- way_area: Creates a database column that stores the area (calculated in the units of the projection, normally Mercator meters) for any objects imported as polygons. Use with
realas the data type.
- z_order: Adds a column that is used for ordering objects in the render. It mostly applies to objects with highway=* or railway=*. Use with
int4as the data type.
- osm_user: Adds a column that stores the username of the last user to edit an object in the database.
- osm_uid: Adds a column that stores the user ID number of the last user to edit an object in the database.
- osm_version: Adds a column that stores the version of an object in the database (ie, how many times the object has been modified).
- osm_timestamp: Adds a column that stores the date and time that the most recent version of an object was added to OpenStreetMap.
To use the osm_user, osm_uid, osm_version, and osm_timestamp tags, you must use the osm2pgsql option
--extra-attributes when importing.
osm2pgsql is a specialized tool and there's some behavior hardcoded into it that you should know about.
The natural=coastline tag is suppressed by default, even if you import the natural=* key. The main mapnik map renders coastlines from shapefiles so it does not need them. You can use the --keep-coastlines parameter to change this behavior if you want coastlines in your database.
For basic usage, see the man page of osm2pgsql (man osm2pgql) and the
README found on osm2pgsql github page.
Before running osm2pgsql, you first must create your postgresql database and enable PostGIS on it.
osm2pgsql --slim --username postgres --database gis /file/path/toosm/fileorpbf/name.osm
In the example above,
postgres is the user of the database, the user enabled slim mode (generally recommended and needed to update database later).
The above sample is feasible for someone looking to export a city's OSM data into a postGIS database. For more advanced and larger datasets, read the Optimization section.
--multi-geometry generate multi-geometry features in postgresql tables.
--flat-nodes is an alternative node store in a file which uses ~20GB (Oct 2013) instead of 100GB in Postgresql. It is also faster during import and during diff updates, and thus can only be used in slim mode. Put this file on a SSD, if you can.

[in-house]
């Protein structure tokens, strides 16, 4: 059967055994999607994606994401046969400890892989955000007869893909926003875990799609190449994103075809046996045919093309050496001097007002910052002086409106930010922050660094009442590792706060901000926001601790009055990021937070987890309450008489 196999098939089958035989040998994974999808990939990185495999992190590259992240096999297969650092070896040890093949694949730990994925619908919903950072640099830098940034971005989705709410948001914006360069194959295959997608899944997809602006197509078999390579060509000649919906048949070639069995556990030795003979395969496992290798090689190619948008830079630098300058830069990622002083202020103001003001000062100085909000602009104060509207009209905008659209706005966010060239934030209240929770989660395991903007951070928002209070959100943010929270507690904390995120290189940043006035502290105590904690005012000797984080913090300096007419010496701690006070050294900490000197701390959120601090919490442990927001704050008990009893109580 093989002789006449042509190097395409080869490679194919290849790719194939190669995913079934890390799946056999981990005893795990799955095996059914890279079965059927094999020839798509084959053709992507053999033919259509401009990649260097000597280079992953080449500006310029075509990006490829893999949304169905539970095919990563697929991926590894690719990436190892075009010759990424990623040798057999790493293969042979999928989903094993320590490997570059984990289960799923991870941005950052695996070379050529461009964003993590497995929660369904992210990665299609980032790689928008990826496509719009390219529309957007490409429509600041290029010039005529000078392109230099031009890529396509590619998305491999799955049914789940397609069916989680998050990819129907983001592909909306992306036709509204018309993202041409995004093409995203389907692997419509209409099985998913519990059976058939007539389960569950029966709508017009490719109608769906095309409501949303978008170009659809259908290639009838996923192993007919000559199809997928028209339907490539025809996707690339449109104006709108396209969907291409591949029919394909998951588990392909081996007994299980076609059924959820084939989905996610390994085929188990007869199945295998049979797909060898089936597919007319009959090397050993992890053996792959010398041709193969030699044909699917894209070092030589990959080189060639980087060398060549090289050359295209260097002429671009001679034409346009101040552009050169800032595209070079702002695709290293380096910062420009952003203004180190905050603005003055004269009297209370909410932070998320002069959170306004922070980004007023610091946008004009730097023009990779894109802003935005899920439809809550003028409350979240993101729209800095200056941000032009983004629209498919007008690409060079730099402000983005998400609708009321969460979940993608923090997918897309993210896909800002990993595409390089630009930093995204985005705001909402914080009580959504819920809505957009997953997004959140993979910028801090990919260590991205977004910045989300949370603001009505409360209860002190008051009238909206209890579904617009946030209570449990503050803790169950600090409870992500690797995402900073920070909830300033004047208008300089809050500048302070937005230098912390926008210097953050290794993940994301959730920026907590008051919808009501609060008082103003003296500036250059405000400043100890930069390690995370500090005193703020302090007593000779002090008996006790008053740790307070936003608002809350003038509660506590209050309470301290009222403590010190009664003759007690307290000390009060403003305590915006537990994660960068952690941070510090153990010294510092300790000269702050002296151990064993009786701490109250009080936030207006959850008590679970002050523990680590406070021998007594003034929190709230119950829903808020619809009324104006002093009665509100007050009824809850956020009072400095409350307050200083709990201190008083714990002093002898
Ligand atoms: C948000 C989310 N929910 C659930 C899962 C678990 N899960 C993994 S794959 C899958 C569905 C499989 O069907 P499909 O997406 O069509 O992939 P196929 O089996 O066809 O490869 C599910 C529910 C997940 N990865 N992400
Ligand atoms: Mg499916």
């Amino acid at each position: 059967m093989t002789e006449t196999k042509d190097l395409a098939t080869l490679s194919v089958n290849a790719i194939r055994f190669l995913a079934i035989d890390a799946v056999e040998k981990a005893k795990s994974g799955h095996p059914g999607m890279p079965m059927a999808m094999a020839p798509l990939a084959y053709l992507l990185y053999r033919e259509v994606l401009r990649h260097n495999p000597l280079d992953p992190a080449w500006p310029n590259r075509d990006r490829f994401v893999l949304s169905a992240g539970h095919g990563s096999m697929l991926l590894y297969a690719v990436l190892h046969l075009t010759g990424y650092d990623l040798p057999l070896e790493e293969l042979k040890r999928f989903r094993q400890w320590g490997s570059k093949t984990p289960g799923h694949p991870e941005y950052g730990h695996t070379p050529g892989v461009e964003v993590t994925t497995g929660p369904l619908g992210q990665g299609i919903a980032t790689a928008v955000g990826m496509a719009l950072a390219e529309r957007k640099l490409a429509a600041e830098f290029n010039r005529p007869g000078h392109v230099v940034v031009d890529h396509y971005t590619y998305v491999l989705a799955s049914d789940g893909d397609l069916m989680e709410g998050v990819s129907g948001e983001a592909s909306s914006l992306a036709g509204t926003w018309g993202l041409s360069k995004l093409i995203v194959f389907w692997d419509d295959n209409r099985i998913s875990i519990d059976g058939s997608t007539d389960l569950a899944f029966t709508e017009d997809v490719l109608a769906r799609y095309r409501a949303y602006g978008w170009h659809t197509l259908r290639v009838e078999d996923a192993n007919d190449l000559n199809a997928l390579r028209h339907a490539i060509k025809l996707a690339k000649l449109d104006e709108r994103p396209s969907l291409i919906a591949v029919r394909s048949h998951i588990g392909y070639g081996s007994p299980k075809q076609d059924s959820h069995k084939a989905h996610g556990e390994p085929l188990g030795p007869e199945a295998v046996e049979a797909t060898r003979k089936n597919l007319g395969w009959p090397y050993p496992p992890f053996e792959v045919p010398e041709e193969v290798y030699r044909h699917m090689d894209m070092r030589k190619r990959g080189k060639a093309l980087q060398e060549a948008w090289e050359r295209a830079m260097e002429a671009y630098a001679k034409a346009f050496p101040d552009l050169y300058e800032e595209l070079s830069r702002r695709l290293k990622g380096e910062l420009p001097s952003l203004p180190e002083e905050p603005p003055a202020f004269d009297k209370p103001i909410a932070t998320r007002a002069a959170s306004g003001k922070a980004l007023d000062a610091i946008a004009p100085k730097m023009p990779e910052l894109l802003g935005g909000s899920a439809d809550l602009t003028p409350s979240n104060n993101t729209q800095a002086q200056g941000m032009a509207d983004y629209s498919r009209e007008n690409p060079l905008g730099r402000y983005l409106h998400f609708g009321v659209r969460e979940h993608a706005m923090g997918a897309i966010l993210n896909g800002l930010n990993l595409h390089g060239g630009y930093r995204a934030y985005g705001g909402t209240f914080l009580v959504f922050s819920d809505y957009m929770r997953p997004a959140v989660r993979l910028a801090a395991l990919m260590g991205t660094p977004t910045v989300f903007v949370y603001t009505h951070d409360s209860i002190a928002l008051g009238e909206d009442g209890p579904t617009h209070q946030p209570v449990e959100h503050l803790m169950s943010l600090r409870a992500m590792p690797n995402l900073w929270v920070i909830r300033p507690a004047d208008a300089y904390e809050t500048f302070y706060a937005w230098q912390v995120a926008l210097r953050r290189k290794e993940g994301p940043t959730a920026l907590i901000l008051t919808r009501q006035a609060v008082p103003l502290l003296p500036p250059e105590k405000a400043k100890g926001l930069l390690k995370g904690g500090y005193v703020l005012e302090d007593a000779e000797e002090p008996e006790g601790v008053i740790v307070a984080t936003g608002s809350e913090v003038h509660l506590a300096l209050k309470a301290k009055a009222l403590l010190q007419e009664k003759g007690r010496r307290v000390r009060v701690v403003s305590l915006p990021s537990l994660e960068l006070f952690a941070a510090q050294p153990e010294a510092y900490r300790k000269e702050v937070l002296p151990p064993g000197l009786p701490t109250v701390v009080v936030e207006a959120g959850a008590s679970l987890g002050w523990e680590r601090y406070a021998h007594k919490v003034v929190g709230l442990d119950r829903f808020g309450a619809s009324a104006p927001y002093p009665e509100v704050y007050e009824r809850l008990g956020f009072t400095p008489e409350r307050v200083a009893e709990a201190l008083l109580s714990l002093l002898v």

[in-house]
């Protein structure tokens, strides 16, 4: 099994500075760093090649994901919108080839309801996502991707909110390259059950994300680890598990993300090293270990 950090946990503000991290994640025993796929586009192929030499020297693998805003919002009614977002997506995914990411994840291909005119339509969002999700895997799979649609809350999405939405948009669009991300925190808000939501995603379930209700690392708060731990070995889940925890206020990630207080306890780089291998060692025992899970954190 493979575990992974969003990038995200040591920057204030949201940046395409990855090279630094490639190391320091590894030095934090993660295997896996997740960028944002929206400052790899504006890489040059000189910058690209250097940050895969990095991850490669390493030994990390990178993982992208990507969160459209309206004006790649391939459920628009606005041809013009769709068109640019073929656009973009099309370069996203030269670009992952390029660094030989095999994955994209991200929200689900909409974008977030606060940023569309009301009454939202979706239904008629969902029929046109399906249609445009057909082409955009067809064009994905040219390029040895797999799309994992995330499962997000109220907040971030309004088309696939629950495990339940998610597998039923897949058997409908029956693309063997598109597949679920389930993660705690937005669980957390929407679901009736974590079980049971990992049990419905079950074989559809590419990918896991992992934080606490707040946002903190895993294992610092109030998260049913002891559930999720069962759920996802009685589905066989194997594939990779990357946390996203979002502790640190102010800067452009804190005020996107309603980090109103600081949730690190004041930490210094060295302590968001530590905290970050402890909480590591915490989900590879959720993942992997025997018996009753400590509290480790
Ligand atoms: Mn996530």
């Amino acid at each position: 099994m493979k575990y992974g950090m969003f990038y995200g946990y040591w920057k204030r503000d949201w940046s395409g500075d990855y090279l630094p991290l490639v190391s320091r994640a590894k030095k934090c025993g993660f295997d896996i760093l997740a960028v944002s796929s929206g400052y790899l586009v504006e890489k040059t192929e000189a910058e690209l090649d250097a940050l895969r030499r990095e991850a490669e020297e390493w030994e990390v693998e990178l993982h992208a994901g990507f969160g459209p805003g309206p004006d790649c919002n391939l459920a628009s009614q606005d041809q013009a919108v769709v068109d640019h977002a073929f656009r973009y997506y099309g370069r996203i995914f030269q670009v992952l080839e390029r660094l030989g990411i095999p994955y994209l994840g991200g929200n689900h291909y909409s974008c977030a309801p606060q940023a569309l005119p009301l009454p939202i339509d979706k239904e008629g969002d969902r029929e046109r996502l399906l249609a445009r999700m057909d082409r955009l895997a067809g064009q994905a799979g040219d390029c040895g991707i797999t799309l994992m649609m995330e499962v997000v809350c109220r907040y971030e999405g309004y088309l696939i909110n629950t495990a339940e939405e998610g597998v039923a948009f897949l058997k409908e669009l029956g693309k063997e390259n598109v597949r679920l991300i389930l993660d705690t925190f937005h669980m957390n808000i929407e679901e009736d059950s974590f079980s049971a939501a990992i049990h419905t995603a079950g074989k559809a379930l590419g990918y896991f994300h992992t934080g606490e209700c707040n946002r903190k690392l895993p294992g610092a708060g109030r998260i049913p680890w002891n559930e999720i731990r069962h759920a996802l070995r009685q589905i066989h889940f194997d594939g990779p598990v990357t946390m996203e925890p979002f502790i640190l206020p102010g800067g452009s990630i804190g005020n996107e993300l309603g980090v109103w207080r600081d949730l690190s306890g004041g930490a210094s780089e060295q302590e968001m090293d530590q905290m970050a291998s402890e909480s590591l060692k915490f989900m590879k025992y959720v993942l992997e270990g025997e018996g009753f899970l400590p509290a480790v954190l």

osm2pgsql has two main modes of running - normal and slim mode.
It is highly recommended to run osm2pgsql in slim mode. Some important features (including incremental updates (planet diffs, the initial load to populate the track tables, and proper evaluation of multipolygons) only work in slim mode.
The normal mode uses RAM for intermediate storage, Slim mode uses object tracking tables
in the database on-disk. You must use slim-mode for planet imports on 32-bit systems, since there are too many nodes to store in RAM otherwise. This limitation doesn't apply to 64-bit systems.
One benefit of not using slim mode is that osm2pgsql is a bit faster since it doesn't read from the DB until the index creation.
Implement slim mode by using the '-s' option: "osm2pgsql -s -d ...."
- Large imports into PostGIS are very sensitive to maintenance and monitoring configuration: it is smart to increase the value of
checkpoint_segmentsso that autovacuum tasks don't slow down imports. This can be done by editing postgresql.conf.
See the Postgres Wiki for reference.
- osm2pgsql relies much on its node cache during import. If the nodes do not fit into the cache in slim mode it needs to do database lookups which slow down the process. (Without slim mode, it fails if the nodes do not fit in the cache). Use enough cache so all nodes are cached.
-C 22000seems to do the job, even if that means you have to configure more swap space.
- Without slim mode, there is also a "way" cache which takes up about as much space as the node cache does, but is not charged against -C. In slim mode, there is no "way" cache.
The bottleneck is usually the I/O when running osm2pgsql with --slim or even without it.
Please see /benchmarks for general benchmarking information.
Updating Data in Database
Please report bugs to the github tracker.
Hstore is for sets of key/value pairs. As associative array datatype, just like a hash in perl or dictionary in python.
This should come in handy especially for rarely used tags. Using hstore, one can use any tag in sql queries like this:
gis=> select count(*) FROM planet_osm_point where ((tags->'man_made') = 'tower'); count ------- 447 (1 Zeile)
-k|--hstore Generate an additional hstore (key/value) column to postgresql tables
- a Step-By-Step guide to a minutely updated osm2pgsql hstore table (german but the commands are the same): DE:HowtoMinutelyHstore
- more postgresql hstore info
install into postgresql
Postgresql 9.1 and later
This sql code will install the extension in your current database :
CREATE EXTENSION hstore;
- Manually building a tile server - Also explains how to create the database for osm2pgsql, import data, etc
- PostGIS/Installation - Explains how to create the database for osm2pgsql
- Mapnik - Explains how to import OSM data
- High Road - collection of Postgres views that make rendering roads from Osm2pgsql schema easier and better-looking
- dtexpand – expanding the dirty-tiles list to get the identifiers of all tiles which were affected by a data update
Alternatives to Osm2pgsql
- Osmosis - can also do imports of osm file to postgres DB with postgis extension
- Osm2postgresql powered by Osmosis
- OGR - OGR OSM driver with ogr2ogr